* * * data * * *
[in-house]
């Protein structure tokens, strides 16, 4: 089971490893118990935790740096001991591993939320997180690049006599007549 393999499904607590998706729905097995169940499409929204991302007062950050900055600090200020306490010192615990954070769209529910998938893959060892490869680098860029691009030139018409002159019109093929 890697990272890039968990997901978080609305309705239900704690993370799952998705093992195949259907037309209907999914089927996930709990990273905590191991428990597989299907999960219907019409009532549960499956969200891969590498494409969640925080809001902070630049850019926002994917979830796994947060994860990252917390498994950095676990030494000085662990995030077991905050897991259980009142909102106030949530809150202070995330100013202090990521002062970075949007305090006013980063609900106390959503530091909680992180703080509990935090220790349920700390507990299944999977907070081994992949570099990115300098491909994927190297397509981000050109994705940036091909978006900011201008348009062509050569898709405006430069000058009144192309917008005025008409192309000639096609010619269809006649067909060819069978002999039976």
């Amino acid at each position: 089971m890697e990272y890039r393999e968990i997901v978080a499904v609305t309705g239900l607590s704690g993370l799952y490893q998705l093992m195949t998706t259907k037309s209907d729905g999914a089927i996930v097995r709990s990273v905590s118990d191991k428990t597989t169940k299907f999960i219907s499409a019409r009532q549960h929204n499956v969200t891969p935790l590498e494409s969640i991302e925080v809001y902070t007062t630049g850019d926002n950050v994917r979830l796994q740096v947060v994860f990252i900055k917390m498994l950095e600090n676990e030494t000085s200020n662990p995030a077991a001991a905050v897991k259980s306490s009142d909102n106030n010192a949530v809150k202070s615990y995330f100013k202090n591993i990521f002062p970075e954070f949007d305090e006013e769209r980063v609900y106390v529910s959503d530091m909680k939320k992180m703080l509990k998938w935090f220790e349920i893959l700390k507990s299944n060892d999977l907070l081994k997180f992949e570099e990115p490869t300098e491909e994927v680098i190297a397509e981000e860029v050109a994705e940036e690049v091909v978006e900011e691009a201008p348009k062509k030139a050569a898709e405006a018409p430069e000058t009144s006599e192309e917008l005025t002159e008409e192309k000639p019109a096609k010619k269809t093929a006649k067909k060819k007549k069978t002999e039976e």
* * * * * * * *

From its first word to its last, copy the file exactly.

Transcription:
[in-house]
């Protein structure tokens, strides 16, 4: 089971490893118990935790740096001991591993939320997180690049006599007549 393999499904607590998706729905097995169940499409929204991302007062950050900055600090200020306490010192615990954070769209529910998938893959060892490869680098860029691009030139018409002159019109093929 890697990272890039968990997901978080609305309705239900704690993370799952998705093992195949259907037309209907999914089927996930709990990273905590191991428990597989299907999960219907019409009532549960499956969200891969590498494409969640925080809001902070630049850019926002994917979830796994947060994860990252917390498994950095676990030494000085662990995030077991905050897991259980009142909102106030949530809150202070995330100013202090990521002062970075949007305090006013980063609900106390959503530091909680992180703080509990935090220790349920700390507990299944999977907070081994992949570099990115300098491909994927190297397509981000050109994705940036091909978006900011201008348009062509050569898709405006430069000058009144192309917008005025008409192309000639096609010619269809006649067909060819069978002999039976």
């Amino acid at each position: 089971m890697e990272y890039r393999e968990i997901v978080a499904v609305t309705g239900l607590s704690g993370l799952y490893q998705l093992m195949t998706t259907k037309s209907d729905g999914a089927i996930v097995r709990s990273v905590s118990d191991k428990t597989t169940k299907f999960i219907s499409a019409r009532q549960h929204n499956v969200t891969p935790l590498e494409s969640i991302e925080v809001y902070t007062t630049g850019d926002n950050v994917r979830l796994q740096v947060v994860f990252i900055k917390m498994l950095e600090n676990e030494t000085s200020n662990p995030a077991a001991a905050v897991k259980s306490s009142d909102n106030n010192a949530v809150k202070s615990y995330f100013k202090n591993i990521f002062p970075e954070f949007d305090e006013e769209r980063v609900y106390v529910s959503d530091m909680k939320k992180m703080l509990k998938w935090f220790e349920i893959l700390k507990s299944n060892d999977l907070l081994k997180f992949e570099e990115p490869t300098e491909e994927v680098i190297a397509e981000e860029v050109a994705e940036e690049v091909v978006e900011e691009a201008p348009k062509k030139a050569a898709e405006a018409p430069e000058t009144s006599e192309e917008l005025t002159e008409e192309k000639p019109a096609k010619k269809t093929a006649k067909k060819k007549k069978t002999e039976e």